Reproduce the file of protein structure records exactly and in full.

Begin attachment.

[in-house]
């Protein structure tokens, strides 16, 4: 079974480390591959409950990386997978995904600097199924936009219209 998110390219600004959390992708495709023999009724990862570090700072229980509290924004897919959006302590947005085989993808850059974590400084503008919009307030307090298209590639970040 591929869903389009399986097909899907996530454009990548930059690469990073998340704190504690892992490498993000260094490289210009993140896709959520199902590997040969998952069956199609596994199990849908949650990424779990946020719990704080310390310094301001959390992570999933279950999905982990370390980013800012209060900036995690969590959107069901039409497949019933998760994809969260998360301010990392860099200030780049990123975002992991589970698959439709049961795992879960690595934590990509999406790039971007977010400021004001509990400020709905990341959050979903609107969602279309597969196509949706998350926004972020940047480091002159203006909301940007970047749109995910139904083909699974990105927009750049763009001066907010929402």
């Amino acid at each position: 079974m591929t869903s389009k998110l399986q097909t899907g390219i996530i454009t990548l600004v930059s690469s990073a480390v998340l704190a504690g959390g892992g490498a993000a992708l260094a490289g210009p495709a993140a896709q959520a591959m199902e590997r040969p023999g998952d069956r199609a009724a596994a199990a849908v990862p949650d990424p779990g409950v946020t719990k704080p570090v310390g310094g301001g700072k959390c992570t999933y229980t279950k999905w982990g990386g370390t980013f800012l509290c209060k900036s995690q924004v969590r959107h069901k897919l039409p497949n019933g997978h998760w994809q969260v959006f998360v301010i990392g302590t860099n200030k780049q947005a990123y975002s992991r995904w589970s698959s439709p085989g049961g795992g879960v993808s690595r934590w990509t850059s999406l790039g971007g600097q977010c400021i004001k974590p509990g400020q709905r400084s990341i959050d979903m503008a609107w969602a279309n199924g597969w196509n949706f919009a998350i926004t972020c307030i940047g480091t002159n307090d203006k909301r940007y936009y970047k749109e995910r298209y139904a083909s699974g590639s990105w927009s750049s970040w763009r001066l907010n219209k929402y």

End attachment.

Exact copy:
[in-house]
């Protein structure tokens, strides 16, 4: 079974480390591959409950990386997978995904600097199924936009219209 998110390219600004959390992708495709023999009724990862570090700072229980509290924004897919959006302590947005085989993808850059974590400084503008919009307030307090298209590639970040 591929869903389009399986097909899907996530454009990548930059690469990073998340704190504690892992490498993000260094490289210009993140896709959520199902590997040969998952069956199609596994199990849908949650990424779990946020719990704080310390310094301001959390992570999933279950999905982990370390980013800012209060900036995690969590959107069901039409497949019933998760994809969260998360301010990392860099200030780049990123975002992991589970698959439709049961795992879960690595934590990509999406790039971007977010400021004001509990400020709905990341959050979903609107969602279309597969196509949706998350926004972020940047480091002159203006909301940007970047749109995910139904083909699974990105927009750049763009001066907010929402």
């Amino acid at each position: 079974m591929t869903s389009k998110l399986q097909t899907g390219i996530i454009t990548l600004v930059s690469s990073a480390v998340l704190a504690g959390g892992g490498a993000a992708l260094a490289g210009p495709a993140a896709q959520a591959m199902e590997r040969p023999g998952d069956r199609a009724a596994a199990a849908v990862p949650d990424p779990g409950v946020t719990k704080p570090v310390g310094g301001g700072k959390c992570t999933y229980t279950k999905w982990g990386g370390t980013f800012l509290c209060k900036s995690q924004v969590r959107h069901k897919l039409p497949n019933g997978h998760w994809q969260v959006f998360v301010i990392g302590t860099n200030k780049q947005a990123y975002s992991r995904w589970s698959s439709p085989g049961g795992g879960v993808s690595r934590w990509t850059s999406l790039g971007g600097q977010c400021i004001k974590p509990g400020q709905r400084s990341i959050d979903m503008a609107w969602a279309n199924g597969w196509n949706f919009a998350i926004t972020c307030i940047g480091t002159n307090d203006k909301r940007y936009y970047k749109e995910r298209y139904a083909s699974g590639s990105w927009s750049s970040w763009r001066l907010n219209k929402y």